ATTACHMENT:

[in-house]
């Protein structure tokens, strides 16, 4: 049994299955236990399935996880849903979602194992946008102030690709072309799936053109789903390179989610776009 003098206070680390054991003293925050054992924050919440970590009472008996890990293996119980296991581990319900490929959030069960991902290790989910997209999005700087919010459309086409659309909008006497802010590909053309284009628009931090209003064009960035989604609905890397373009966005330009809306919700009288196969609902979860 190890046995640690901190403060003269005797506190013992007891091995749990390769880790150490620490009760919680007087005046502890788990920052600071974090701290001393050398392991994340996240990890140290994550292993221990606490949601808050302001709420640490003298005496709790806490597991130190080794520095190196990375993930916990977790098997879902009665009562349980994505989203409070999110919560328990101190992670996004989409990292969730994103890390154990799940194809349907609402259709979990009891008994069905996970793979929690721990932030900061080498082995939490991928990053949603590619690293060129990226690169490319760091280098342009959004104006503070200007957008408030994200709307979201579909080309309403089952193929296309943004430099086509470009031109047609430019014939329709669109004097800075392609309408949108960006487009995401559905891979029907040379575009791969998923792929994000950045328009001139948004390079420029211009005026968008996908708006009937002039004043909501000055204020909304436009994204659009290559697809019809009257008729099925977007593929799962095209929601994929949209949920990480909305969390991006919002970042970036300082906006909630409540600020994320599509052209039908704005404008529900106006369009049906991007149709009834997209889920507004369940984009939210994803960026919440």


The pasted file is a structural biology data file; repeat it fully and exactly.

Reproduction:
[in-house]
């Protein structure tokens, strides 16, 4: 049994299955236990399935996880849903979602194992946008102030690709072309799936053109789903390179989610776009 003098206070680390054991003293925050054992924050919440970590009472008996890990293996119980296991581990319900490929959030069960991902290790989910997209999005700087919010459309086409659309909008006497802010590909053309284009628009931090209003064009960035989604609905890397373009966005330009809306919700009288196969609902979860 190890046995640690901190403060003269005797506190013992007891091995749990390769880790150490620490009760919680007087005046502890788990920052600071974090701290001393050398392991994340996240990890140290994550292993221990606490949601808050302001709420640490003298005496709790806490597991130190080794520095190196990375993930916990977790098997879902009665009562349980994505989203409070999110919560328990101190992670996004989409990292969730994103890390154990799940194809349907609402259709979990009891008994069905996970793979929690721990932030900061080498082995939490991928990053949603590619690293060129990226690169490319760091280098342009959004104006503070200007957008408030994200709307979201579909080309309403089952193929296309943004430099086509470009031109047609430019014939329709669109004097800075392609309408949108960006487009995401559905891979029907040379575009791969998923792929994000950045328009001139948004390079420029211009005026968008996908708006009937002039004043909501000055204020909304436009994204659009290559697809019809009257008729099925977007593929799962095209929601994929949209949920990480909305969390991006919002970042970036300082906006909630409540600020994320599509052209039908704005404008529900106006369009049906991007149709009834997209889920507004369940984009939210994803960026919440």